This is the part of the writing process that people often think of when they think of editing, grammar, and punctuation. At this point, you’re done making big changes and you’re focusing on the details. If you don’t have a gift for this, it’s worth paying a professional. These are the mistakes that can distract your readers and give them the impression that you’re not a professional, undermining your authority. If you do go it alone, always use an editing tool such as the Grammarly app to help with anything you might miss. Don’t rely solely on the tool, but it will be very helpful.
Proofreading and Design
This is where you put together all of the visual elements. What fonts are you going to use? Are your page breaks and layout right? Do you have all of your references properly cited? Is everything in order for the front matter of your book? Once you have all of these things checked, it’s time to…
Have someone else read it
Make sure this is someone you can trust to be honest with their opinion about the book. If the reader is detail oriented, all the better, since they may catch small flaws that can be easily missed. Better that one reader is a few. It will be helpful to see if there is a consensus on any changes that are being recommended. If only one person doesn’t like something you wrote but four others love it, you can rule that opinion out.
Now, you’ll make any final changes that were recommended by your readers. The first chapter of Facing Cancer as a Friend actually came about at this late point in the writing process. The book needed it. Since it was a whole extra chapter, I went through the entire editing portion of the writing process again (just on this part of the book).
After you’ve ordered the proof, be sure to give it a final read through at least once. Make sure that everything is just as it should be in your final product.
Happy? It’s done!
Now you can celebrate. Share your news on Facebook and Twitter and take a good long nap. You’ve earned it.
Sometimes it’s good to take a “digital break.”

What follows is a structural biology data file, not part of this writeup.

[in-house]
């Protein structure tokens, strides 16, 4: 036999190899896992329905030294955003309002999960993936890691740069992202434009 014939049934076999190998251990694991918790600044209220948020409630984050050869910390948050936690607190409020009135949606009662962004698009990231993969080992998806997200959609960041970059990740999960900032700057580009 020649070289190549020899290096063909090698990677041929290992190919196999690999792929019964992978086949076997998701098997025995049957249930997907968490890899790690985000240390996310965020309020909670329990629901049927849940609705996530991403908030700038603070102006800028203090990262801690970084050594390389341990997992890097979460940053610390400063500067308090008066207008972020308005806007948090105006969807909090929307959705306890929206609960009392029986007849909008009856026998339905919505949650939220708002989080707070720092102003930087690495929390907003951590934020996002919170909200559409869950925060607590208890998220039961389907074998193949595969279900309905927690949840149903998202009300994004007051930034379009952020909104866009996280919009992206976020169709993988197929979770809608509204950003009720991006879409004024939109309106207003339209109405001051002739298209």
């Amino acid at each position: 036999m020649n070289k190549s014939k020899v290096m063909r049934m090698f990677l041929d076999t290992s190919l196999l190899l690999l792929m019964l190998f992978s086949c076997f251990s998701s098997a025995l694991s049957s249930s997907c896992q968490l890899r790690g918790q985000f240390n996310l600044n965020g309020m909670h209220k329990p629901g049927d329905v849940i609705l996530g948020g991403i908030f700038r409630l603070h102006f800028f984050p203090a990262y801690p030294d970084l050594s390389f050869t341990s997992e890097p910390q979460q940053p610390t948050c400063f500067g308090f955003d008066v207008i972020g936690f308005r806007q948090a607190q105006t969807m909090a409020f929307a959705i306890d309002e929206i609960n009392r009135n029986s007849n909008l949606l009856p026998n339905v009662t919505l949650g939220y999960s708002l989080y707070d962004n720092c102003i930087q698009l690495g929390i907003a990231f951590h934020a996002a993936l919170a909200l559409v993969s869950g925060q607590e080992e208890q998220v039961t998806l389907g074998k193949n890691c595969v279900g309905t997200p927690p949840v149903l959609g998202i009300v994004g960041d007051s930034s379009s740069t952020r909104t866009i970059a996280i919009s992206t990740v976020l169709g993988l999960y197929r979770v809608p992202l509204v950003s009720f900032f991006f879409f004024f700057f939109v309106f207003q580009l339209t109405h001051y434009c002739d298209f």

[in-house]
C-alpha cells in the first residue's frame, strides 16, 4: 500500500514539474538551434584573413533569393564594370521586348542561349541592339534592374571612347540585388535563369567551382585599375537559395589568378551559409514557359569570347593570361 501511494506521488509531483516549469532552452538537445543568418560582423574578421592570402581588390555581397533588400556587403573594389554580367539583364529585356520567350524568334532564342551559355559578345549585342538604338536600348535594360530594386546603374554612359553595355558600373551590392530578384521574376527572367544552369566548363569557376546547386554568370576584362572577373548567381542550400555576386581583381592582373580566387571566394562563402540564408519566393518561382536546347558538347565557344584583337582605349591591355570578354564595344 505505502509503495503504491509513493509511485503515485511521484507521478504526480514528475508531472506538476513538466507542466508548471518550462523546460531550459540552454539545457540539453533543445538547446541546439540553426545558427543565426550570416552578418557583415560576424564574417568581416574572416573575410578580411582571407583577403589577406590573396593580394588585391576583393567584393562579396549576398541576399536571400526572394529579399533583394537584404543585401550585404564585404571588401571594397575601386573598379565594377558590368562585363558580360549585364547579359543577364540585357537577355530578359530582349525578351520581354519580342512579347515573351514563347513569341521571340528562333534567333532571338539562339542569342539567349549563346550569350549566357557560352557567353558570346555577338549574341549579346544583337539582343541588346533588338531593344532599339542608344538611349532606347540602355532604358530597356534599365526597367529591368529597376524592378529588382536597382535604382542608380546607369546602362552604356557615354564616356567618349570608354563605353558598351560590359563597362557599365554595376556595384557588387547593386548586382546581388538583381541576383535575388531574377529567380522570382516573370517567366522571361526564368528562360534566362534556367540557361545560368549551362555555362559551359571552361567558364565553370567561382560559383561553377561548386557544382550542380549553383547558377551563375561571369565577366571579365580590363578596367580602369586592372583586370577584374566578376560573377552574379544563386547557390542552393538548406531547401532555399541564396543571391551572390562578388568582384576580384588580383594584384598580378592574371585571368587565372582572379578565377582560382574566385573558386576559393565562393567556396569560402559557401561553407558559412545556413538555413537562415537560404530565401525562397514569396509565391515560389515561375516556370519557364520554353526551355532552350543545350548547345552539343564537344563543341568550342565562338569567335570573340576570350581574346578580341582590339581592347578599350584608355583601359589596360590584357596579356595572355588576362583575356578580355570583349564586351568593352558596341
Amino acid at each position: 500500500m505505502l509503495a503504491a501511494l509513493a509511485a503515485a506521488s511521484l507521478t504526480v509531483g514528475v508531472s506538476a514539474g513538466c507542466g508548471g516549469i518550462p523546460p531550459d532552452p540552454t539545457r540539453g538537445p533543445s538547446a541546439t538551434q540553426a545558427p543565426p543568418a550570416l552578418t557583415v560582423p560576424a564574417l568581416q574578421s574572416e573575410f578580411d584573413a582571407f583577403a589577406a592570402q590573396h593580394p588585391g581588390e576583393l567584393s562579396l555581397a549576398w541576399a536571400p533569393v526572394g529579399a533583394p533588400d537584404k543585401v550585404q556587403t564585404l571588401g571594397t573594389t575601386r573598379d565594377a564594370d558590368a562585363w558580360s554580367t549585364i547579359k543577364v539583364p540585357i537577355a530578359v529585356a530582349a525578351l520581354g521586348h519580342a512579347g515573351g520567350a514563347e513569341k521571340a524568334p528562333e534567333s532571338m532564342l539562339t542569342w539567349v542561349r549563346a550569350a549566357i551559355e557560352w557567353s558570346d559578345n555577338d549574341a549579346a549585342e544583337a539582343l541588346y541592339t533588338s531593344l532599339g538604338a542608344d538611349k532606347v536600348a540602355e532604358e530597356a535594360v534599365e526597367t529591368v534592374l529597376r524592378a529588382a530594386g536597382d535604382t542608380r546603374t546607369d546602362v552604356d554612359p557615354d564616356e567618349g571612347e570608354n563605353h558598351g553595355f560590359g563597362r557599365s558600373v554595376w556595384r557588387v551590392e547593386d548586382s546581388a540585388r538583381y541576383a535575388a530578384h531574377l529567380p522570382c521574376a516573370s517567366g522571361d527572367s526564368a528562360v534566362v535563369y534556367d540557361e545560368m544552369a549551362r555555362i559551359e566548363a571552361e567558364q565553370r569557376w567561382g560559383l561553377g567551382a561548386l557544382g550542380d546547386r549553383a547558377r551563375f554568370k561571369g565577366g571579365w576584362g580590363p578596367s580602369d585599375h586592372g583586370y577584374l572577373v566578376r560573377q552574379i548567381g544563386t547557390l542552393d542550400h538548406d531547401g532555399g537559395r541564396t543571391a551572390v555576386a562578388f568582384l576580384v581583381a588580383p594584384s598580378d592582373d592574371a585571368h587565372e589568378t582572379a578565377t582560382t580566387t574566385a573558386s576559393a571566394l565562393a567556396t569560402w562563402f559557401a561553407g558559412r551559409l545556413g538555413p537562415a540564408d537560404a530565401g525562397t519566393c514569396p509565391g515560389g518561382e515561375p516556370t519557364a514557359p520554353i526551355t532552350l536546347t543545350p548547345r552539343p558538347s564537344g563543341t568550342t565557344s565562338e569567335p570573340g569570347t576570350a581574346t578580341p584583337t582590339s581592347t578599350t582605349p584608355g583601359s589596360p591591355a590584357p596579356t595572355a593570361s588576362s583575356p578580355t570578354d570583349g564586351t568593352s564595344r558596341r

That’s what I’m going to be doing in the month of January. I’ve noticed that I’m not getting as much writing done as I should be, so rather than spending time on email, social media, and other online activities; I will be writing and reconnecting with my goals for 2018. You will still see weekly blog posts on Heather Erickson Author/Writer/Speaker, because I have already written them and will post them automatically, using a scheduler. Even though I may not respond to your comments right away, I will read them and appreciate them greatly. Since I won’t be sharing my posts to social media in January I would appreciate it if those of you who use social media would share my posts. Thank you!
What are YOUR thoughts?
I’d love to hear in the comment section, below. I appreciate my readers as well as the writing community. To show that appreciation, I use Comment Luv. Just leave a comment below and your latest post will get a link next to it. Thank you!
I am an author, writer, and speaker and homeschooling mom of 3. Since doctors diagnosed my husband, Dan with stage IV lung cancer in 2012, I’ve focused my writing and speaking on helping cancer patients and their families advocate for themselves and live life to the fullest, in spite of their illness. My goal is to help people face cancer with grace.
My book Facing Cancer as a Friend: How to Support Someone Who Has Cancer, is available at Amazon.com.
I also blog about living with cancer at, Facing Cancer with Grace.